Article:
Written by Myles Compton, Process Consultant, Electro-Steam Generator
Environmental concerns over waste-water and or water chemical mix disposal are becoming more apparent as metal working companies seek efficiency conservation and environmental compliance in their cleaning and preparation processes. These environmental concerns are primarily in the area of effluent disposal.
Pressure washers are used by many facilities for heavy duty cleaning in a wide variety of applications, such as trucks, bulldozers and other heavy-duty equipment. When these behemoths are covered with heavily laden soils the pressure washer has few equals. The high volume of water combined with detergents removes these soils readily. The large volume of water is not a problem because the material being removed from the equipment is not a threat to the environment. Thus both the washing and the rinsing do not present a problem of effluent disposal.
Also, for many years pressure washers (heated high-pressure water and chemical solution) have been used by metal working fabricators to prepare metal for powder and paint adhesion. This method of preparation requires a considerable amount of water and chemical.
In an attempt to be more environmentally friendly, plant owners and managers have sought other methods to produce the same results while reducing their wastewater and effluent.
Preparing metal surfaces for the adhesion of powder or paint can be achieved by an alternate method that will save a substantial amount of water and chemicals – high-pressure dry steam. Dry steam, for this article, is defined as steam whose moisture content is so low that it evaporates instantly.
Dry steam is created in a steam generator by pressure. The amount of pressure the steam is under is directly proportional to the temperature of the steam. As the pressure inside the vessel increases, the temperature of the steam increases as well. In a typical steam boiler, the temperature of the steam is 328 degrees F when the pressure inside the boiler is 85 psi. With the use of a dry steam generator, at these conditions, the amount of water and chemical mix used is only one gallon per minute. Since the water and chemical solution is mixed with dry steam at the point of application (the nozzle of a steam wand or gun) two thirds of this solution evaporates immediately due to its high temperature. Under these conditions, time tests have shown that approximately 20 ft²/minute of metal surface can be cleaned and phosphatized with dry steam. In glaring contrast a standard pressure washer will consume approximately 3- 5 gallons of solution per minute during the cleaning cycle. During the cleaning cycle, when using a steam generator, 67 percent less water and chemical solution will be used.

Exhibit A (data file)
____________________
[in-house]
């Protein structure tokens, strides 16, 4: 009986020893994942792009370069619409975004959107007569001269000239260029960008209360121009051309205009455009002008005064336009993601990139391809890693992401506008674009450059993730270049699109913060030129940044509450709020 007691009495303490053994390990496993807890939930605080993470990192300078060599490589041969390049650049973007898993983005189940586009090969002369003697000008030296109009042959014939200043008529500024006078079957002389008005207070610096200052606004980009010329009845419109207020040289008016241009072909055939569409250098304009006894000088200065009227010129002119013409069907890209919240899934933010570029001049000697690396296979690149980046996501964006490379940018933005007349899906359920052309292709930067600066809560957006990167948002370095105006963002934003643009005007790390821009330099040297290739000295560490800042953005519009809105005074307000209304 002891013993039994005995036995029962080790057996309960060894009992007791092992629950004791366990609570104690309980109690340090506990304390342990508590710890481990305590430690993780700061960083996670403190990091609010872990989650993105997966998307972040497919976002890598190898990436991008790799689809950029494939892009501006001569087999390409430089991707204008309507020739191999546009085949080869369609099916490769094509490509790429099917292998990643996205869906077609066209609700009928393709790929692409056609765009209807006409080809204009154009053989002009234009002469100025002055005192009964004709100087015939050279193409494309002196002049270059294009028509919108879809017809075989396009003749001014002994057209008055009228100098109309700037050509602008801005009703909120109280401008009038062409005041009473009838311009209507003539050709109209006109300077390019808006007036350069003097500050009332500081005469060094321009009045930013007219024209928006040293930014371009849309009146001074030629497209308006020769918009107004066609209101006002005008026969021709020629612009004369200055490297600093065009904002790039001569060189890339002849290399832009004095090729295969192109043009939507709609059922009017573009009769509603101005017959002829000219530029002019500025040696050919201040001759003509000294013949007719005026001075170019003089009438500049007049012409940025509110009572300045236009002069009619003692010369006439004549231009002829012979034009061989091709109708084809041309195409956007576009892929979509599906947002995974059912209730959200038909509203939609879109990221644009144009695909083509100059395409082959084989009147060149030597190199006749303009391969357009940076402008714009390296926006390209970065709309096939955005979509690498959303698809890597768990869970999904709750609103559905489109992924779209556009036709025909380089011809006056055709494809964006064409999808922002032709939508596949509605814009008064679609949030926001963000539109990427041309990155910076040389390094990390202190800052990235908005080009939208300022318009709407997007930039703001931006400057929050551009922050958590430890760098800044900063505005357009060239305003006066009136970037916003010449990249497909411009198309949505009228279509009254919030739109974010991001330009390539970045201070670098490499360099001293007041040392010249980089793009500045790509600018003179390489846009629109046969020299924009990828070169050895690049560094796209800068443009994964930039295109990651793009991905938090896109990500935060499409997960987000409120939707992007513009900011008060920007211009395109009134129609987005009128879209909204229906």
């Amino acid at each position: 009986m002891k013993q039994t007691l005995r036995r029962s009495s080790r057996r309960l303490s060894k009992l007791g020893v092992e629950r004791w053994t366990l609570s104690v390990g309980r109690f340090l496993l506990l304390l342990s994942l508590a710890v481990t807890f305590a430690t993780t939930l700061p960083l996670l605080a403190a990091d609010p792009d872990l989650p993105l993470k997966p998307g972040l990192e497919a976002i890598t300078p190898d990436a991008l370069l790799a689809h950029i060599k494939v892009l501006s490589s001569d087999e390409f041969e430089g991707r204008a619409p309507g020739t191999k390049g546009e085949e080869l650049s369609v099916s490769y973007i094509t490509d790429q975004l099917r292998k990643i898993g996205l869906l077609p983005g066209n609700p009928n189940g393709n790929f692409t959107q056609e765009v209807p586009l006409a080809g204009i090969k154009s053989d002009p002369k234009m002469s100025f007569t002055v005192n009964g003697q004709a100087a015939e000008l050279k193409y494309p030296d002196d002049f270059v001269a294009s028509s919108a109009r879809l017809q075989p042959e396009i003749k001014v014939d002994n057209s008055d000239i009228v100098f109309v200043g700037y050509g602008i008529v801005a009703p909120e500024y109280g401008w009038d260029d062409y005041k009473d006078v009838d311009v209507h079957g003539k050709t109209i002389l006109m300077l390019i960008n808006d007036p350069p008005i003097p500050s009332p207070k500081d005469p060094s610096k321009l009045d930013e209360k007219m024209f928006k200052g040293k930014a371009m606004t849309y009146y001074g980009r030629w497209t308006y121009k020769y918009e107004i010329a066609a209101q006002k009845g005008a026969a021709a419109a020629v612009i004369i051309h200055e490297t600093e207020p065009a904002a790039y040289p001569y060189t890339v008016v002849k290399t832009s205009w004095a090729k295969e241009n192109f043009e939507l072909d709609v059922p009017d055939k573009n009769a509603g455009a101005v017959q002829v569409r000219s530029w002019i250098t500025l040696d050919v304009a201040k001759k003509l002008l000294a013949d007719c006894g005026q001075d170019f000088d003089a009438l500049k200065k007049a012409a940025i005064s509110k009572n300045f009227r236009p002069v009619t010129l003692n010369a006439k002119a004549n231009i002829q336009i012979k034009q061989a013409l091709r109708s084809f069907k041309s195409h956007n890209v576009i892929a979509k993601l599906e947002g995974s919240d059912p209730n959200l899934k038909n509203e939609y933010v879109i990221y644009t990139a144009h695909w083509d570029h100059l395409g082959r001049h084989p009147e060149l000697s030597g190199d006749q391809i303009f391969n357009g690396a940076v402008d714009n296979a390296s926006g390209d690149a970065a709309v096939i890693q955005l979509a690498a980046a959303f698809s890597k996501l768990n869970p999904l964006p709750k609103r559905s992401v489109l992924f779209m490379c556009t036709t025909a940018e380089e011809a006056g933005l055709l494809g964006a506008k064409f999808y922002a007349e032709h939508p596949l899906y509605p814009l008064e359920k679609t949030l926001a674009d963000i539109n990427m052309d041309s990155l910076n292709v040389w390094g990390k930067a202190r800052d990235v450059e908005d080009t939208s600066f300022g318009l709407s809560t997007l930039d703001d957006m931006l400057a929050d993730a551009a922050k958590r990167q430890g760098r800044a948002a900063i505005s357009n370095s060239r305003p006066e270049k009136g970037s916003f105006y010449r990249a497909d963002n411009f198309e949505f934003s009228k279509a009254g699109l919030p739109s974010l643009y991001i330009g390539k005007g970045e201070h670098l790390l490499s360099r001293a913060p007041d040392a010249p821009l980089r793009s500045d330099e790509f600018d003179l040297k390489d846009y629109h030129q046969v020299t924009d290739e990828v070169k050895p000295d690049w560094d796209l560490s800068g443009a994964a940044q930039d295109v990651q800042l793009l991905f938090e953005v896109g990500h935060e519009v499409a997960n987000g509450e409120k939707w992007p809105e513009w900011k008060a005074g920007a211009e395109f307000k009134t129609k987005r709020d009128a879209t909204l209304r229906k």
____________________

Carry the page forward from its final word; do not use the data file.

During the rinse cycle, the generator uses only dry steam therefore generating only a negligible amount of effluent. In contrast the use of a standard pressure washer consumes three gallons of water per minute, and this creates yet another volume of effluent that must be properly disposed. Typically, the effluent created by the pressure washer must be contained in a containment area, and then treated prior to disposal in municipal systems. By using dry steam for cleaning and phosphating metal surfaces for painting and powder coating, a substantial saving is realized.
Two concerns of any workplace, especially a production or chemical application facility are employee safety and insurance costs. Insurance writers as a whole are concerned with volatile fuel-fired machines being used within enclosed areas. Greater concern is that sparks may be present that could ignite flammable fuels. An all-electric dry steamer that has no open flames, generates no fumes requiring ventilation, and is available with explosion proof construction can be used in extremely volatile areas. The lack of flame with an electric steam generator allows many companies to realize lower insurance coverage. More saving can be achieved since extra ventilation is not required. All-electric dry steam generator cleaners provide a proven method of preparing metal surfaces for excellent power or paint adhesion. The safety and cost benefits of dry steam cleaning remain unchallenged and several large well-known companies have been using this method for over half a century.
Myles Compton has 36 years experience working in and with the metal fabrication industry and is currently a consultant with Electro-Steam Generators, Rancocas, NJ.
This article originally appeared in Canadian Finishing & Coatings Manufacturing Magazine.